By Christopher White
The Tablet National Correspondent
One hundred years after the Russian Revolution – when the Bolsheviks and Vladimir Lenin overthrew the Tsar and took control of the Russian state, eventually leading to the formation of the Soviet Union – a new documentary produced by Catholic News Service, chronicles both the ruin and the rebirth of the Russian Orthodox Church during that time.
The documentary, “Faces Among Icons,” was released earlier this month, and showcases a range of individuals providing firsthand accounts of the changes that have occurred within the country since the fall of communism and offering their perspectives on the extent to which church-state cooperation is healthy for the future.
Following the Revolution, Russian believers faced severe persecution. While the exact numbers are unknown, an estimated 12-20 million Russian believers were killed for their faith throughout the 20th Century.
As one of the documentary’s main subjects, Eugene Vodolazkin, recounts, “There were more martyrs in our country during the 20th Century than there were during all previous epochs.”
Yet despite such devastation, the persecuted faithful kept the Church alive during this time and in many ways, “Faces Among Icons” is a testimonial to the resilience of faith and proof that indeed, “the blood of the martyrs is the seed of the Church,” as the Church Father, Tertullian, once said.
Another interviewee, Daniel Khudyakor, a Russian Orthodox churchgoer, highlights the recent progress by noting “There has never been a time in our history when so many churches and monasteries were being opened without persecution.”
In the past 30 years, 20,000 churches have been restored and over 800 monasteries restored or reopened.
“We are modern, but we are keeping our traditions,” says another churchgoer in the film.
By some accounts, 80 percent of the country’s 144 million inhabitants identify as Russian Orthodox, yet only an estimated five-to-eight percent attend services at Easter, the Church’s largest feast, an indication that the work of renewal is an ongoing effort.
Yet, the documentary focuses predominantly on the faith of the younger generations, who are still influenced by the country’s recent history, but are eager not to let it define them.
“For us students, young people of the faith, the whole idea of the Church was our search for something unique, something different from the Soviet environment,” says one of the film’s subjects.
He goes on to add that it is “not only a search for faith, but a search for the true Russia.”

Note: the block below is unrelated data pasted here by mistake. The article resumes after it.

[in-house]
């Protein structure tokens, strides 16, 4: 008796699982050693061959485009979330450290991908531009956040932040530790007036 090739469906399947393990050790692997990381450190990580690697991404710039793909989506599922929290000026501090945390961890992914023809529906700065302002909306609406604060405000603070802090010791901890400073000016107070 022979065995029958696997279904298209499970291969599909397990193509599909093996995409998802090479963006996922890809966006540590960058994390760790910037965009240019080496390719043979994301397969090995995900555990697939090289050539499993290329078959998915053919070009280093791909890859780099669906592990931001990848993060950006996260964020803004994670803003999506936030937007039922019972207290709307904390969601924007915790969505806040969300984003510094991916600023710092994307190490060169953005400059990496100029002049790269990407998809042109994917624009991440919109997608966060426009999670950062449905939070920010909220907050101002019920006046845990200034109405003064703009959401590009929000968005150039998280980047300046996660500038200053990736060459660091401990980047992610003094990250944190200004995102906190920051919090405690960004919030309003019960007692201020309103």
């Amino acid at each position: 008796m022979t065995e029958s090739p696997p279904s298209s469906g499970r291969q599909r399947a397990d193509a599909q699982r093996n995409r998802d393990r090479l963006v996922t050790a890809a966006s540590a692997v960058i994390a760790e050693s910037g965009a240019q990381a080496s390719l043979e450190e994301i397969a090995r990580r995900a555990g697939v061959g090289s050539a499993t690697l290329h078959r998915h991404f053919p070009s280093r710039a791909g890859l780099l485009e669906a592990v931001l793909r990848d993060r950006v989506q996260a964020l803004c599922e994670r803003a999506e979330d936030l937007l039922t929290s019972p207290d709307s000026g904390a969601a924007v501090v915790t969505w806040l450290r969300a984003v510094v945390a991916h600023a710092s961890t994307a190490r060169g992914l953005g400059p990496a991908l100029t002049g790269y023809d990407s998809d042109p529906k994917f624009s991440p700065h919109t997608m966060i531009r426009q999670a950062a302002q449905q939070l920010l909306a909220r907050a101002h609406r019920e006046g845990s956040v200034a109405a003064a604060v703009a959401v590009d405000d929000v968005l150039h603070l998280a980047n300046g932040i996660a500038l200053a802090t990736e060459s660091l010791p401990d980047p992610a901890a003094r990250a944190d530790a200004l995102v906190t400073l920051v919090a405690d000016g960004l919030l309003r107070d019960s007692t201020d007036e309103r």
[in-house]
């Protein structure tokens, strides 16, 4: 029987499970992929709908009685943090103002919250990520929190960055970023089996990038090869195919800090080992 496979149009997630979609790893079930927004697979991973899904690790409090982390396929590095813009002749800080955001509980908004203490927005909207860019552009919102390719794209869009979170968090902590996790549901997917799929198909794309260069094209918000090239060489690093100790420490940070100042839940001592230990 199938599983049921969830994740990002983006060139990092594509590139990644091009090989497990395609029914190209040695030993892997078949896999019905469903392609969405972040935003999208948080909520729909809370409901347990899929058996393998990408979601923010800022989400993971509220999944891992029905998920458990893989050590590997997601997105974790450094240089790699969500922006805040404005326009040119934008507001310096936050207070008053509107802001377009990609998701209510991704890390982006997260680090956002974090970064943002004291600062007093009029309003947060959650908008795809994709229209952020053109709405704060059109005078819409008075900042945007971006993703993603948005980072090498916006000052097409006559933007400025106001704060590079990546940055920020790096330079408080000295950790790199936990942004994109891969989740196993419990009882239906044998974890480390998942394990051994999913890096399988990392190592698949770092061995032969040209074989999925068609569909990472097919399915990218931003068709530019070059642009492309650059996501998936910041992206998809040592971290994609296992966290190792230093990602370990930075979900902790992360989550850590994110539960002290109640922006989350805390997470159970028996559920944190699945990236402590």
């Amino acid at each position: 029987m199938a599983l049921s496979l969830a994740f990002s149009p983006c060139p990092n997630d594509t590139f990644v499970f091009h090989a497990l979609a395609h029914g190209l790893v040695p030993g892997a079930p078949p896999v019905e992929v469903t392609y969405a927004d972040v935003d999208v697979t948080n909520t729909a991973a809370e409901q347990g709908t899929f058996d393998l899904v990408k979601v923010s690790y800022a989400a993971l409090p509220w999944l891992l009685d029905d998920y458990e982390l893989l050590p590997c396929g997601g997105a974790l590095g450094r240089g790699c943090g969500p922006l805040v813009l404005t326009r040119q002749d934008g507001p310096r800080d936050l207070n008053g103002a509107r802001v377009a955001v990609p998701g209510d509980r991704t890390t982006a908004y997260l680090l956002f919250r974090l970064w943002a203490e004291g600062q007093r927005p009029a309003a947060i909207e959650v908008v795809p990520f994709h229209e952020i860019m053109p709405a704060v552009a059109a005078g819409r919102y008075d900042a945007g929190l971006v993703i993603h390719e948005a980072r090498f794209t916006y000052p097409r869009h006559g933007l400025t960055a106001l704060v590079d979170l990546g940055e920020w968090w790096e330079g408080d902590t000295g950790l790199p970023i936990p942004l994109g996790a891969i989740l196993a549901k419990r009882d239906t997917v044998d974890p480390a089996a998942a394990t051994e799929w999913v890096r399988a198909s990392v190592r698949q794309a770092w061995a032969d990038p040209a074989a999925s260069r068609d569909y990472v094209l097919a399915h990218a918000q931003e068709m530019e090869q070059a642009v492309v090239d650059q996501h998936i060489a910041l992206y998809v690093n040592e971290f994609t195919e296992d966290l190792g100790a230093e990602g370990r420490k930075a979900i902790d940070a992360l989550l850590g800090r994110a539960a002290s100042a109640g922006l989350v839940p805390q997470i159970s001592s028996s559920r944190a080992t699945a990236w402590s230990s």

Following the fall of the Soviet Union in 1991, the faith has gradually been making a resurgence. Yet as “Faces Among Icons” evidences, there is still tension over how much influence the state should yield over the church.
Toward the film’s conclusion there is footage of Russian President Vladimir Putin speaking in front of an Orthodox church proclaiming, “Our state is not anti-religious anymore.”
Another of the film’s subjects echoes those sentiments, saying, “It is a joyful thing that in modern Russia, one can express himself within the Church in both a spiritual and creative manner.”
The Putin government, however, has been sharply criticized for suppressing freedom of conscience and other democratic ideals, which several of the film’s interviewees describe as “Christian values” at odds with today’s Russian state.
Despite such conflicts, Pope Francis and Russian Patriarch Krill have enjoyed a particularly warm and cooperative relationship – resulting in the first meeting between a pope and a patriarch in over 1,000 years. Together, they have pushed for Russian Orthodox and Catholic cooperation for both shared Christian causes and international cooperation on various fronts.
Perhaps it’s for this very reason that Catholics should have a heightened interest in the Russian Orthodox Church. While “Faces Among Icons” is timed to coincide with the centenary of the Russian Revolution, for Catholics, the year 2017 also marks the 100-year anniversary of the apparitions of Our Lady of Fatima.
“One hundred years ago, Our Lady of Fatima called for the conversion of Russia to Christ,” said Catholic News Service Editor-in-Chief Greg Erlandson.
“Following seven decades of atheistic Communism, there now appears to be the seedlings of a Christian renewal, which is the subject of this remarkable film,” Erlandson told The Tablet.
“Despite both church-state tensions within Russia as well as its increasingly fraught relationship with the United States, this is news that we can cheer.”